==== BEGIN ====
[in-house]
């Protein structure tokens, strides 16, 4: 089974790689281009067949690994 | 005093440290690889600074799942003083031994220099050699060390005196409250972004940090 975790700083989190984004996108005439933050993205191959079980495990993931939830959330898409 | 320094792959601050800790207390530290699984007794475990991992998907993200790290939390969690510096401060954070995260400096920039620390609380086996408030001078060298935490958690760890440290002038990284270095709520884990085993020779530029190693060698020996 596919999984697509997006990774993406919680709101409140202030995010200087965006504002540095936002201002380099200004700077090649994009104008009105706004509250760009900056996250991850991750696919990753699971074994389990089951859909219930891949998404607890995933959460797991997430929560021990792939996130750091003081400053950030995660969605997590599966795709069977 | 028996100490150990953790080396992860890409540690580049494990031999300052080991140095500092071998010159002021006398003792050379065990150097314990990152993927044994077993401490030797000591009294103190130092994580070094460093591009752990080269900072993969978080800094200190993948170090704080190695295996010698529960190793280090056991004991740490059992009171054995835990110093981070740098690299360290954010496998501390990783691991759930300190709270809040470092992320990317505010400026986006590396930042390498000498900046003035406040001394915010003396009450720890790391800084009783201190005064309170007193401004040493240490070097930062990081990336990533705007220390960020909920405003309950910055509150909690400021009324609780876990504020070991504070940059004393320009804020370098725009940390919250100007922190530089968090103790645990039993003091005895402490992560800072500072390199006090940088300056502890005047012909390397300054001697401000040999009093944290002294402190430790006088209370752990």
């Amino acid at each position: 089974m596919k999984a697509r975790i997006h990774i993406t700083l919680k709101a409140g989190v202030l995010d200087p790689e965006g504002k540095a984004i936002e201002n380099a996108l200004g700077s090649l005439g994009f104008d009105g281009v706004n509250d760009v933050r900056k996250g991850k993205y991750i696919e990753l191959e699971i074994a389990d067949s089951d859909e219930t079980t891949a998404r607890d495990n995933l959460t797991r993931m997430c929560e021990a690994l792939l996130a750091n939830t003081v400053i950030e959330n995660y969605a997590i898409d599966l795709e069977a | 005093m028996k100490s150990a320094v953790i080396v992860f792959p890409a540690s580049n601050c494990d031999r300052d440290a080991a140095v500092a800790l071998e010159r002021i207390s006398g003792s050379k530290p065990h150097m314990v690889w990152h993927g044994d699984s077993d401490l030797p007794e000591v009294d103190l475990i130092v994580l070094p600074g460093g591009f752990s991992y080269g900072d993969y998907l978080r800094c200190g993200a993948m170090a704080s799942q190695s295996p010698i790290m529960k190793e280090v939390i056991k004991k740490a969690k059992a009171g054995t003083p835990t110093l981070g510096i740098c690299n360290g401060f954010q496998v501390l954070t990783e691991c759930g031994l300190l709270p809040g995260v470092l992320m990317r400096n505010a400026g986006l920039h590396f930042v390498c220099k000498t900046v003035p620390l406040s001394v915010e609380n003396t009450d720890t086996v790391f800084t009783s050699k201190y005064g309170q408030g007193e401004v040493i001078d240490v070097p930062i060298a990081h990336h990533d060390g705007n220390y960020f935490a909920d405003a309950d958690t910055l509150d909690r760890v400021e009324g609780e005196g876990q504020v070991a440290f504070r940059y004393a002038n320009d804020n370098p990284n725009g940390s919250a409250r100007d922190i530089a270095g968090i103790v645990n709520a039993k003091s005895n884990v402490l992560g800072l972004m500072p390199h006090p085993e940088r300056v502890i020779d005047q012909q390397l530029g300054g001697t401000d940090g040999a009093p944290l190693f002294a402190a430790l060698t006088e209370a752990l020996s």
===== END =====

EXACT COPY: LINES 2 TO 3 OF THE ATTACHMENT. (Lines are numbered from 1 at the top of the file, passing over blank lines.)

């Protein structure tokens, strides 16, 4: 089974790689281009067949690994 | 005093440290690889600074799942003083031994220099050699060390005196409250972004940090 975790700083989190984004996108005439933050993205191959079980495990993931939830959330898409 | 320094792959601050800790207390530290699984007794475990991992998907993200790290939390969690510096401060954070995260400096920039620390609380086996408030001078060298935490958690760890440290002038990284270095709520884990085993020779530029190693060698020996 596919999984697509997006990774993406919680709101409140202030995010200087965006504002540095936002201002380099200004700077090649994009104008009105706004509250760009900056996250991850991750696919990753699971074994389990089951859909219930891949998404607890995933959460797991997430929560021990792939996130750091003081400053950030995660969605997590599966795709069977 | 028996100490150990953790080396992860890409540690580049494990031999300052080991140095500092071998010159002021006398003792050379065990150097314990990152993927044994077993401490030797000591009294103190130092994580070094460093591009752990080269900072993969978080800094200190993948170090704080190695295996010698529960190793280090056991004991740490059992009171054995835990110093981070740098690299360290954010496998501390990783691991759930300190709270809040470092992320990317505010400026986006590396930042390498000498900046003035406040001394915010003396009450720890790391800084009783201190005064309170007193401004040493240490070097930062990081990336990533705007220390960020909920405003309950910055509150909690400021009324609780876990504020070991504070940059004393320009804020370098725009940390919250100007922190530089968090103790645990039993003091005895402490992560800072500072390199006090940088300056502890005047012909390397300054001697401000040999009093944290002294402190430790006088209370752990």
């Amino acid at each position: 089974m596919k999984a697509r975790i997006h990774i993406t700083l919680k709101a409140g989190v202030l995010d200087p790689e965006g504002k540095a984004i936002e201002n380099a996108l200004g700077s090649l005439g994009f104008d009105g281009v706004n509250d760009v933050r900056k996250g991850k993205y991750i696919e990753l191959e699971i074994a389990d067949s089951d859909e219930t079980t891949a998404r607890d495990n995933l959460t797991r993931m997430c929560e021990a690994l792939l996130a750091n939830t003081v400053i950030e959330n995660y969605a997590i898409d599966l795709e069977a | 005093m028996k100490s150990a320094v953790i080396v992860f792959p890409a540690s580049n601050c494990d031999r300052d440290a080991a140095v500092a800790l071998e010159r002021i207390s006398g003792s050379k530290p065990h150097m314990v690889w990152h993927g044994d699984s077993d401490l030797p007794e000591v009294d103190l475990i130092v994580l070094p600074g460093g591009f752990s991992y080269g900072d993969y998907l978080r800094c200190g993200a993948m170090a704080s799942q190695s295996p010698i790290m529960k190793e280090v939390i056991k004991k740490a969690k059992a009171g054995t003083p835990t110093l981070g510096i740098c690299n360290g401060f954010q496998v501390l954070t990783e691991c759930g031994l300190l709270p809040g995260v470092l992320m990317r400096n505010a400026g986006l920039h590396f930042v390498c220099k000498t900046v003035p620390l406040s001394v915010e609380n003396t009450d720890t086996v790391f800084t009783s050699k201190y005064g309170q408030g007193e401004v040493i001078d240490v070097p930062i060298a990081h990336h990533d060390g705007n220390y960020f935490a909920d405003a309950d958690t910055l509150d909690r760890v400021e009324g609780e005196g876990q504020v070991a440290f504070r940059y004393a002038n320009d804020n370098p990284n725009g940390s919250a409250r100007d922190i530089a270095g968090i103790v645990n709520a039993k003091s005895n884990v402490l992560g800072l972004m500072p390199h006090p085993e940088r300056v502890i020779d005047q012909q390397l530029g300054g001697t401000d940090g040999a009093p944290l190693f002294a402190a430790l060698t006088e209370a752990l020996s």